Banks are also on board with this measure, with the hope it will include a national register of enduring powers of attorney.

Luke-Wright-Article.jpg
Luke Wright, Relationship Manager for State Trustees Victoria, believes a national register of powers of attorney would be very helpful for GPs and their patients.

Mr Wright agrees that such a register would be instrumental in helping to prevent or detect instances of financial abuse of older people.
 
‘I could turn up to a bank today saying I’m someone’s attorney and present my document – which is a legal document, so it’s fraudulent behaviour to create it – but if you’re going to steal hundreds of thousands of dollars, it’s not a big step to create a document and misuse it,’ he said.
 
‘The bank is of course going to go through its due diligence, but a register would make the bank’s job much easier.’
 
Mr Wright believes uniform laws around powers of attorney would also make GPs’ jobs easier.
 
‘If I’m a GP, I want to know who makes decision about personal and medical matters, and a register can really assist there,’ he said.
 
‘With a national register, a doctor could go in and check.’
 
A register, plus uniform laws around powers of attorney, could also be helpful if a GP is suspicious a patient is experiencing financial abuse.
 
‘GPs play a big role in identification of the issue,’ Mr Wright said.
 
‘For example, what do you do if someone turns up for an appointment with their son and the son won’t let them speak, and they’re complaining they don’t have any money to pay bills?
 
‘As their GP, you know the patient has always been fine financially, and now their son’s divorced and moved into the home with them and they’ve got no money. What do you do?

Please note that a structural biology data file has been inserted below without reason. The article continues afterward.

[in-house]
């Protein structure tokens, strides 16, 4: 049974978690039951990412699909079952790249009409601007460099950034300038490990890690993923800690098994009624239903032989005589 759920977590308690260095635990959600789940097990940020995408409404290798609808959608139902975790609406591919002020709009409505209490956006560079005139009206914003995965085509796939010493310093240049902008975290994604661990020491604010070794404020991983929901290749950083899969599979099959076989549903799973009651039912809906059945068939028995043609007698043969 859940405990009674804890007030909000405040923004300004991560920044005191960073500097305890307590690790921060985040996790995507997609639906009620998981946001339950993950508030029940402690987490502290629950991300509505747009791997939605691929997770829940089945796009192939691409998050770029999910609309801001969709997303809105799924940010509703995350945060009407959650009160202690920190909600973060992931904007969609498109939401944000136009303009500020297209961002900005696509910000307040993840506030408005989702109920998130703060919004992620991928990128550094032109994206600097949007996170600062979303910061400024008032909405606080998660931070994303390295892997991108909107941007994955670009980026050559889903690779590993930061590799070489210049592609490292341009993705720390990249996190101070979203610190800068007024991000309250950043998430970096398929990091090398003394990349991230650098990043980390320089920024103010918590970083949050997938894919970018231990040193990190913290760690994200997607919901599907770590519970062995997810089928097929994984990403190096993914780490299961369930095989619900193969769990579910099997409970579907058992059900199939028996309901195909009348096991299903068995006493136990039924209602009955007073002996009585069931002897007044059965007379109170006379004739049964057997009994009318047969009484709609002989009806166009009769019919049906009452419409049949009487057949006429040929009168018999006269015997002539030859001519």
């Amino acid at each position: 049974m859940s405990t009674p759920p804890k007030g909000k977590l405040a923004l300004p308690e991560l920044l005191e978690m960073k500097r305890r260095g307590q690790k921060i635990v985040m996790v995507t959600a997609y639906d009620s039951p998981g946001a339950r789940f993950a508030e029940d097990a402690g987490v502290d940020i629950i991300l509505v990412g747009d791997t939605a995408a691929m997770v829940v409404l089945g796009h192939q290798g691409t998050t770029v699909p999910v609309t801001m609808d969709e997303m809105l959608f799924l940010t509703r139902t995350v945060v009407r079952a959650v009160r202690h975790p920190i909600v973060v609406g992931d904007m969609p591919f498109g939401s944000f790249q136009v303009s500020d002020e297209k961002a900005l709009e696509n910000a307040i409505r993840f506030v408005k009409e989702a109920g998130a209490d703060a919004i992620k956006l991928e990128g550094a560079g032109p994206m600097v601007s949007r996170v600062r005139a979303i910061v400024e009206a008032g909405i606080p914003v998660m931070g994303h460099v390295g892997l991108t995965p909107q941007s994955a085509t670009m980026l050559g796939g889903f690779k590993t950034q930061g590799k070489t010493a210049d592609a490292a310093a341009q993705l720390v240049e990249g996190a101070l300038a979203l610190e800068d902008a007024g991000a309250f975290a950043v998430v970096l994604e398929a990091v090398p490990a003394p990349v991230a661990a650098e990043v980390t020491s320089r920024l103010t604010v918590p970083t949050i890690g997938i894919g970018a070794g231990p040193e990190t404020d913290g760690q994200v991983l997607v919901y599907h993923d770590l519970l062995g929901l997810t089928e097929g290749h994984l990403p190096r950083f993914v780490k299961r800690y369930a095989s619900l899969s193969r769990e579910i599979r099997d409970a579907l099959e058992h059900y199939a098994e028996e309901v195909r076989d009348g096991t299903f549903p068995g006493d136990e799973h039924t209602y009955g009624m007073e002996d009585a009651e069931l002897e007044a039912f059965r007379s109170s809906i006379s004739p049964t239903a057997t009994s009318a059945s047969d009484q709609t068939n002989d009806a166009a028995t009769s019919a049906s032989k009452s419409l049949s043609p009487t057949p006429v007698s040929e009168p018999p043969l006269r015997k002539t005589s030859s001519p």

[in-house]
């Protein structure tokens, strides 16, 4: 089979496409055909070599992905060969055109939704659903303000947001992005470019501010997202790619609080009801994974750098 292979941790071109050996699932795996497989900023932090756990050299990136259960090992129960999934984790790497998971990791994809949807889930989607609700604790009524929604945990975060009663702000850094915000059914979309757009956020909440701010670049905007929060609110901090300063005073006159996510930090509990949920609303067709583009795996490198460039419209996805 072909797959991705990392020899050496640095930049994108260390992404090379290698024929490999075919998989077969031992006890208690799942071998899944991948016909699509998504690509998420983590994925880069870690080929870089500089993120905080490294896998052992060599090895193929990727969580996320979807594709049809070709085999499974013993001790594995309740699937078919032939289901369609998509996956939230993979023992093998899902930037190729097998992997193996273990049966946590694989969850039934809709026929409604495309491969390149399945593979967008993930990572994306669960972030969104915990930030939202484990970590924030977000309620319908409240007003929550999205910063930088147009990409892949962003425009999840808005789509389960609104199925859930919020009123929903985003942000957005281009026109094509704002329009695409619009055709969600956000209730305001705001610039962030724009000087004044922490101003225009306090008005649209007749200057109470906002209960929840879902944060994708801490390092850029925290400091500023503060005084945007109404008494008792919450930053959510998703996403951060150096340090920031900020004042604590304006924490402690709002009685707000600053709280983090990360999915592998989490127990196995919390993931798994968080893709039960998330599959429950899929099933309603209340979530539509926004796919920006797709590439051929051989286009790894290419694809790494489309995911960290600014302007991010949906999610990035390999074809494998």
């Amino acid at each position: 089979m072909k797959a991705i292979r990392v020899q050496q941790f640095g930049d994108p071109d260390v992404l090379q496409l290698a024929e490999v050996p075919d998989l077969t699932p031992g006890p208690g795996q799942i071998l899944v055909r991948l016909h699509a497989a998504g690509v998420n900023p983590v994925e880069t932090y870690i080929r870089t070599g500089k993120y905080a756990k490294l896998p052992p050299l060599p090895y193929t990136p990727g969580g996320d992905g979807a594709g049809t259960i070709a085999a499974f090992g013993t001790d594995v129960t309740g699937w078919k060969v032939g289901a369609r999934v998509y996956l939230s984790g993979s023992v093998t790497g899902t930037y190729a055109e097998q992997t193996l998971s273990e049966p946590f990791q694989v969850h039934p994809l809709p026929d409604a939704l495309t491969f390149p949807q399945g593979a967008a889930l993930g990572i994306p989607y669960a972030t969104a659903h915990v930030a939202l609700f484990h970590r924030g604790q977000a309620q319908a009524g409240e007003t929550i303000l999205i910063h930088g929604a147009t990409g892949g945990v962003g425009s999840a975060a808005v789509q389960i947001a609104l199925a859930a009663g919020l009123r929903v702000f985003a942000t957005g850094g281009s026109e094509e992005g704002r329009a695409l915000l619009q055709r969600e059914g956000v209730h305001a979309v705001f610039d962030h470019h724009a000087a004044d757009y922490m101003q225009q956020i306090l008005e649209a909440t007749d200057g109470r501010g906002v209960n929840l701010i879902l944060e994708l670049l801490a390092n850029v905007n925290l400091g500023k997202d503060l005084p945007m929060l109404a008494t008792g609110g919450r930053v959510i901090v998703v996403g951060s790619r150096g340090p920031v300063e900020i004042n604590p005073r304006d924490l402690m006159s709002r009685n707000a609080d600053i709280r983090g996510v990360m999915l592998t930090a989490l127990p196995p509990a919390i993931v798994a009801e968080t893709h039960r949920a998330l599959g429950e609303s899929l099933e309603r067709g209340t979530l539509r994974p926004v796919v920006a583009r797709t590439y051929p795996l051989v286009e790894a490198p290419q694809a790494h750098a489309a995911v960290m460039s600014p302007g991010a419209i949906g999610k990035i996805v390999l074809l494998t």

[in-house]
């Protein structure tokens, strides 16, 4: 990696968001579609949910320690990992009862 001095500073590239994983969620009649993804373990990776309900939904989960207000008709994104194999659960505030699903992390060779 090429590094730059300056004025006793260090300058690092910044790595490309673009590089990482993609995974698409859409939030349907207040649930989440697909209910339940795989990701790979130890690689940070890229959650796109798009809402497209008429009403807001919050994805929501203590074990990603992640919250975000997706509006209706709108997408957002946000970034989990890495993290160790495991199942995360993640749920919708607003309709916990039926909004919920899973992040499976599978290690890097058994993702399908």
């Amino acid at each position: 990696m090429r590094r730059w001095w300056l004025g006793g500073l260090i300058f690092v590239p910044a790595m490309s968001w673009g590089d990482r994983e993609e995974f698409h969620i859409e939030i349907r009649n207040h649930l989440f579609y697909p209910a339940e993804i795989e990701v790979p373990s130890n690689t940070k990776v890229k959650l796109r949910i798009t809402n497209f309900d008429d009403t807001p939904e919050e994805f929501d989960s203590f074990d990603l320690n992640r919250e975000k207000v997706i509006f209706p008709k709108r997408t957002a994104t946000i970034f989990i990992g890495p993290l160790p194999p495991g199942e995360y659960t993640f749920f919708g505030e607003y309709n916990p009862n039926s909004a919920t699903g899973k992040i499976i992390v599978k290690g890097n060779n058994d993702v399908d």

‘At the moment, they’re the difficult questions because every state will be different.’
 
Professor Pond agrees the current situation can be difficult for GPs, and believes uniform national laws would be ‘enormously helpful’.
 
‘They’d be helpful for everyone with their scattered families these days, and they’d be helpful for the GPs and legal advisors looking after these estates, as well,’ she said.
 
Professor Pond is pleased to see measures being taken to address these problems now, as they will only continue to grow more pressing with Australia’s ageing population.
 
‘When you look at the numbers of people over 65 in Australia, they are increasing dramatically because we’re doing a good job looking after ourselves,’ she said.
 
‘We need to be a society that looks after people properly, and it’s not just a small minority of people now.
 
‘It’s an issue that never should have been a mess. But now it’s a very obvious mess, and we need to really sort it out.’
 
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Dr Rodney Paul Jones   20/12/2019 7:43:25 AM

Is there an easily accessed Centrelink number or site for elder financial abuse investigation ? It would appear that sometimes those paid carer allowance
aren't delivering , in fact the opposite occurs